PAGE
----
The water elevation at Gilgel Gibe III Dam, which produces 46pc of the country's power, is at is 818 metres, 16 metres below this time last year.
Faced with reductions of generation capacity at most of its hydroelectric dams, the Ministry of Water, Irrigation & Electricity began rationing power on May 9, 2019, and cut the amount of power the nation exports.
The rationing will last until July when water is expected to flow into the dams. The country has a demand for at least 2,500MW at peak hours, while there is only enough water in the dams to produce 1,400MW at a time, which prompted the Ministry to issue the power rationing order.
A committee composed of members from Ethiopian Electric Power, Ethiopian Electric Utility (EEU), the Ministry of Water, Irrigation & Electricity and the National Meteorology Agency was set up to work out a schedule to address the deficit over the next 45 days. The committee also identified which major power consuming areas and industries should be given priority.
There will be three alternating shifts each day when power will be cut off once a day: between 5:00am to 11:00am, 11:00am to 4:00pm and 4:00pm to 10:00pm.
Half of all cement factories will be allowed to use power for 15 consecutive days, during which time the other half will not be getting any electricity. Half of metal and medium industries will also work on 24-hour shifts. Grind mills are completely prohibited from using power until July.
Pharmaceutical manufacturers, food processors and major exporting factories, as well as social service government institutions, will not be affected by the rationing system.
The power shortage will also affect the electricity the country exports to Sudan and Djibouti, which has earned the country 82 million dollars in the last fiscal year.
Ethiopia will stop exporting to Sudan, which depends on Ethiopia for 10pc of its electricity, altogether until the rain season - Keremt- comes, while the export to Djibouti will be halved.
The ration system is the result of a lack of rain during last year's rainy season that affected both the water elevations and flow at the dams.
"Dams found in the Western region of the country received enough water," said Seleshi Bekele (PhD), minister of Water, Electricity & Energy. "Most of the dams located in the eastern part of the country did not fill up."
The three dams found in the eastern part of the country - Qoqa, Melka Waqena and Gibe III dams - have the power to generate over 2,000MW, amounting to half of the total generation capacity of all the dams in the country.
The dam that is highly affected by the water shortage is Gibe III, which generates 1,870MW. The current water level at the dam is 818m, 16m below what it was during this time last year.
Though the Ministry claims that it has been in discussion with the major power consuming factories before the rationing was set up, Danillo Trugillo, country manager of Dangote Industries Ethiopia, says they were never aware of the situation.
"We received a letter on Thursday ordering us to stop production and threatening us that they will completely cut off our power if we don't comply," he says. "As we were not told ahead of time, we have not prepared a plan. This is devastating to us."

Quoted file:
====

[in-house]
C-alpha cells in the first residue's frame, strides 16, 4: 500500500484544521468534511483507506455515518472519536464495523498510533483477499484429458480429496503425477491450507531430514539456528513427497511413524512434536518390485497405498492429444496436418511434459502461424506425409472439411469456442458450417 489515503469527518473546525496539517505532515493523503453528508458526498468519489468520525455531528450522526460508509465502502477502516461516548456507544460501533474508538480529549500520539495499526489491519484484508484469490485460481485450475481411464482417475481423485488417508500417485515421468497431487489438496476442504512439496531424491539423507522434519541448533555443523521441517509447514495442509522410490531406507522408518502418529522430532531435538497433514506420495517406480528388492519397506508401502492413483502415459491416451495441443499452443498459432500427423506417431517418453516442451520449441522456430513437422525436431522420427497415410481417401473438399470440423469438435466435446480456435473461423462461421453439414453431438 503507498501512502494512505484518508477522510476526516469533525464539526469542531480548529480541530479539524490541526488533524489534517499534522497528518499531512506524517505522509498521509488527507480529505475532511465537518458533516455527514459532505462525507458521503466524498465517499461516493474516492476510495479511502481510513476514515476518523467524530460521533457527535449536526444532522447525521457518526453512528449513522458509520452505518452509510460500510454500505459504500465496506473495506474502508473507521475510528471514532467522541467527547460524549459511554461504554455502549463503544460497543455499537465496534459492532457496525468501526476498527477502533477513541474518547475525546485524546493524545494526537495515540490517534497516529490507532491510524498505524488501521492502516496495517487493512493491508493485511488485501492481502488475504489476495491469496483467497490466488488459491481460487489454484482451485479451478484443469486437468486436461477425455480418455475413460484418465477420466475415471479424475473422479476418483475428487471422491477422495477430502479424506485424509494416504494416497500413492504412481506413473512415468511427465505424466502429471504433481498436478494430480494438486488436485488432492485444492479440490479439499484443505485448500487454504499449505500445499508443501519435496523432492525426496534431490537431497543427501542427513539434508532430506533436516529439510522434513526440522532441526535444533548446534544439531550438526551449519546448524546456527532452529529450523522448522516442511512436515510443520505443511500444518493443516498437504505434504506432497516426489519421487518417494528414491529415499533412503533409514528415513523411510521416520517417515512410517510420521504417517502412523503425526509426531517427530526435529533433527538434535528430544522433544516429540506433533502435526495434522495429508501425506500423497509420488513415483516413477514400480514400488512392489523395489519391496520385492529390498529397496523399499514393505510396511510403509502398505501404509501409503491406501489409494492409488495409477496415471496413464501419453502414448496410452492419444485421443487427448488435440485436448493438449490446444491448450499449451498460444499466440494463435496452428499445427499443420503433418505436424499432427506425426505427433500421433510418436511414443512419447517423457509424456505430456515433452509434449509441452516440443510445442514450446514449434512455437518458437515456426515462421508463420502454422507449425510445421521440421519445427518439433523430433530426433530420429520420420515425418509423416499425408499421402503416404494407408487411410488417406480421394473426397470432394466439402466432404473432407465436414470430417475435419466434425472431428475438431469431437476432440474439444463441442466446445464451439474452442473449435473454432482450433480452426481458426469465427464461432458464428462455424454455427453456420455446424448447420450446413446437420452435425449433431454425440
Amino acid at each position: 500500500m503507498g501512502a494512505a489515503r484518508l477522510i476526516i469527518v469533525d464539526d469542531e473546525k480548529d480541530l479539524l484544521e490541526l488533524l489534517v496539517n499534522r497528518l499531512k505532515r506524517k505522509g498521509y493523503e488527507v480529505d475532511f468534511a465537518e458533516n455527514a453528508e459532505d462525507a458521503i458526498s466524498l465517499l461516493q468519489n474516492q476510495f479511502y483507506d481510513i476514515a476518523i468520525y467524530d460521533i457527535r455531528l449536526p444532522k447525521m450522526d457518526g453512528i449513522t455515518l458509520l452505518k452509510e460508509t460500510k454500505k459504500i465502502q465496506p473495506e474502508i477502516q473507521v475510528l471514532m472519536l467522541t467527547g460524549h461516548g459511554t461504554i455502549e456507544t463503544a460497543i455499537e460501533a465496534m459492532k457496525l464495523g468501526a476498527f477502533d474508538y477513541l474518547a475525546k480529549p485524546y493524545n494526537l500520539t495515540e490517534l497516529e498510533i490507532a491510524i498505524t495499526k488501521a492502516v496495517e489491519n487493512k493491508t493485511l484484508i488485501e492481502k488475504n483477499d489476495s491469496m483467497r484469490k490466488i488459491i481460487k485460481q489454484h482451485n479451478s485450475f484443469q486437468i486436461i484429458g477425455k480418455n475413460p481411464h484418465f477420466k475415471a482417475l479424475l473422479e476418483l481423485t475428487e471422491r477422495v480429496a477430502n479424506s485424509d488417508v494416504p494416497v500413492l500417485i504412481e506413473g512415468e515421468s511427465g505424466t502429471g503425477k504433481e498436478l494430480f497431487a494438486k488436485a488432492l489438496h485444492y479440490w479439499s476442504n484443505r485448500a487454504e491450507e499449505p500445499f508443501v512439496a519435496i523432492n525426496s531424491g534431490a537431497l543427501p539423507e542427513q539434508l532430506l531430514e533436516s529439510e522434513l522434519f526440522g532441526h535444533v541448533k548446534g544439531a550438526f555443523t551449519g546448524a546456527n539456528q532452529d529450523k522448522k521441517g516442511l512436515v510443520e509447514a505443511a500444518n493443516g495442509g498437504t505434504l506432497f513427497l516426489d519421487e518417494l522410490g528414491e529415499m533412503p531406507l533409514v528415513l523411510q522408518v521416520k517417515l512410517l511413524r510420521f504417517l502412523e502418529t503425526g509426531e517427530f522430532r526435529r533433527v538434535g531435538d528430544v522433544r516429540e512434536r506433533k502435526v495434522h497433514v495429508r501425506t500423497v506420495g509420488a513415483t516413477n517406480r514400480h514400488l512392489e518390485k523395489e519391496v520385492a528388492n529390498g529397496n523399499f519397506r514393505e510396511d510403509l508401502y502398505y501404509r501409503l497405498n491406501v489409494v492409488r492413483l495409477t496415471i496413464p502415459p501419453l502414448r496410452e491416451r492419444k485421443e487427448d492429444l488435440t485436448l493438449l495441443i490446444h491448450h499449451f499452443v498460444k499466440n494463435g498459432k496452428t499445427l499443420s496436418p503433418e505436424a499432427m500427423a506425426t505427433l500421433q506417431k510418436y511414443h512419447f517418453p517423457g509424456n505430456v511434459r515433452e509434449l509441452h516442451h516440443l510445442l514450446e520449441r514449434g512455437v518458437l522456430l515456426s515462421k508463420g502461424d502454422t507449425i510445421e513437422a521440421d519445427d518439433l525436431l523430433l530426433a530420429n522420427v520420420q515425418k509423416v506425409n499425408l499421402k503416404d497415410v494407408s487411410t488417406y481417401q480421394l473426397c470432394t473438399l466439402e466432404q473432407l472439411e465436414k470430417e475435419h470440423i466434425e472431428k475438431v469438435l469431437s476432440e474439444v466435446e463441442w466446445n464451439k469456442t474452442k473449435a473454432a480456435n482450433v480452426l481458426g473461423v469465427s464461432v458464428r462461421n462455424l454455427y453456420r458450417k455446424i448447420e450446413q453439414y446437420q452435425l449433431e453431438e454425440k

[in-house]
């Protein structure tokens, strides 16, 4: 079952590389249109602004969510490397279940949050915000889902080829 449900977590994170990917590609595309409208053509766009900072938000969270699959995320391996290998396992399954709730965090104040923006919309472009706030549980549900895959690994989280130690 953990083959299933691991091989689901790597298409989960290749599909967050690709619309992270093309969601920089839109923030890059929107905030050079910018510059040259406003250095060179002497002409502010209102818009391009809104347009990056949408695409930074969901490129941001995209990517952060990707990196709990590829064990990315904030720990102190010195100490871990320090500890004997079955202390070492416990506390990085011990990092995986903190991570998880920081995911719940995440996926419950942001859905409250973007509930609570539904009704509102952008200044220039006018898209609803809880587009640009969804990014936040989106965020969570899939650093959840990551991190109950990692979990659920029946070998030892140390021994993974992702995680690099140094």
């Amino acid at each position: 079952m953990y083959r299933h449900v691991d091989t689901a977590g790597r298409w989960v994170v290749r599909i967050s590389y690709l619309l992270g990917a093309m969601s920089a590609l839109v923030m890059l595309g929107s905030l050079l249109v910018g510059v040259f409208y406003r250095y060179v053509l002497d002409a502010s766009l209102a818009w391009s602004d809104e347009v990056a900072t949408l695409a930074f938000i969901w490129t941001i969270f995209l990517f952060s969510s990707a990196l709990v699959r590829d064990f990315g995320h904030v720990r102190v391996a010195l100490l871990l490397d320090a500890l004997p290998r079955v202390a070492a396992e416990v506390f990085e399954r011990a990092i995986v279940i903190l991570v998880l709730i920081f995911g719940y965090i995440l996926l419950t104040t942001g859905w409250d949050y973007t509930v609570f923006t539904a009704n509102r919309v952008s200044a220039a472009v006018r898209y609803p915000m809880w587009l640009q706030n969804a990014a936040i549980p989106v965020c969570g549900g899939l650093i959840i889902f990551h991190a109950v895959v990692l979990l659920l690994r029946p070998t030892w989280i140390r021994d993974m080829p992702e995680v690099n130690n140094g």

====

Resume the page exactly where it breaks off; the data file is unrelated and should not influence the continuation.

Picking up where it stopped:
Even though the Ministry forecasted that there was not enough water to continue generating power throughout the year, it had hoped that the Belg, or spring season rains, would increase the water level, which did not turn out to be the case.
"The risk of depending on hydro dams in a dry weather country like Ethiopia that is prone to drought is well known," says Tigabu Atalo, a consultant in the energy sector.
The last power rationing occurred three years ago as a result of the El Nino-induced drought.
"Although the government has realised the problem and has been working on shifting its focus to geothermal and solar power sources in the past few years, such projects have been entangled with bureaucratic and financial problems," said Tigabu.
A four-billion-dollar project to generate 1,000MW from geothermal sources has been delayed as a result of a lack of financing.
But Tigabu argues that the Ministry's argument of lack of rainfall does not hold water. Indeed, the spatial and temporal distribution of the rain was normal in the summer of 2018, while it was excessive across south, southwestern and southeastern Ethiopia, according to the National Meteorology Agency.
"It must have been mismanagement that resulted in the shortage," said Tigabu.
However, the Ministry argues that mismanagement was not a factor, and the 13pc annual growth in power demand also contributed to the problem.
EEU, the power distributor, collected 3.2 billion Birr from its 2.9 million customers during the first six months of the current fiscal year. Among these, about 1.5 million are low energy consumers who use less than 50KwH a month.
Ethiopia's energy sources at their full capacity can produce 4,300MW. Ninety percent of the installed generation capacity is from hydropower, while the remaining eight and two percent is from wind and thermal sources, respectively. According to studies carried out by energy experts, the nation has the potential to generate over 1.4 million MW of electric power from hydroelectric, solar, geothermal and wind sources.
At the beginning of the year, EEU, with the aim of collecting 35 billion Br a year, made tariff adjustments that increased up to four-fold.
"It is wrong for the government to make subscribers pay more when it is providing less of its service," said Tigabu.